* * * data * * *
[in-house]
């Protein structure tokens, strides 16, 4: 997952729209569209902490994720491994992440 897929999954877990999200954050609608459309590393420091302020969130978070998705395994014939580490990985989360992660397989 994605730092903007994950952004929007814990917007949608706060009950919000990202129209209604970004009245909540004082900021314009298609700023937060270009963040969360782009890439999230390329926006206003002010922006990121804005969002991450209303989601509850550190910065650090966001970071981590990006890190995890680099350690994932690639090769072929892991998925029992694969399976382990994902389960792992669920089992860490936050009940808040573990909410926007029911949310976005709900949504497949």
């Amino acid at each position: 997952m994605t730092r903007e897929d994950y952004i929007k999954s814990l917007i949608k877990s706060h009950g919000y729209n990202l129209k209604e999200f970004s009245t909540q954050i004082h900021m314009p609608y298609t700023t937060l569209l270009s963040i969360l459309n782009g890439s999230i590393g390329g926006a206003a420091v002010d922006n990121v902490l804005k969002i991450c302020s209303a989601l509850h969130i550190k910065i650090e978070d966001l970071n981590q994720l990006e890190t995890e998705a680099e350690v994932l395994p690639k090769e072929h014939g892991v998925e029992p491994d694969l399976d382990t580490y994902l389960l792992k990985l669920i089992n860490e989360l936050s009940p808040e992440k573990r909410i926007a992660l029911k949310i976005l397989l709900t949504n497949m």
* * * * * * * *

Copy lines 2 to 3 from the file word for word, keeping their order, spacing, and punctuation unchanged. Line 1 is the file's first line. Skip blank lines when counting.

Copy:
């Protein structure tokens, strides 16, 4: 997952729209569209902490994720491994992440 897929999954877990999200954050609608459309590393420091302020969130978070998705395994014939580490990985989360992660397989 994605730092903007994950952004929007814990917007949608706060009950919000990202129209209604970004009245909540004082900021314009298609700023937060270009963040969360782009890439999230390329926006206003002010922006990121804005969002991450209303989601509850550190910065650090966001970071981590990006890190995890680099350690994932690639090769072929892991998925029992694969399976382990994902389960792992669920089992860490936050009940808040573990909410926007029911949310976005709900949504497949």
């Amino acid at each position: 997952m994605t730092r903007e897929d994950y952004i929007k999954s814990l917007i949608k877990s706060h009950g919000y729209n990202l129209k209604e999200f970004s009245t909540q954050i004082h900021m314009p609608y298609t700023t937060l569209l270009s963040i969360l459309n782009g890439s999230i590393g390329g926006a206003a420091v002010d922006n990121v902490l804005k969002i991450c302020s209303a989601l509850h969130i550190k910065i650090e978070d966001l970071n981590q994720l990006e890190t995890e998705a680099e350690v994932l395994p690639k090769e072929h014939g892991v998925e029992p491994d694969l399976d382990t580490y994902l389960l792992k990985l669920i089992n860490e989360l936050s009940p808040e992440k573990r909410i926007a992660l029911k949310i976005l397989l709900t949504n497949m």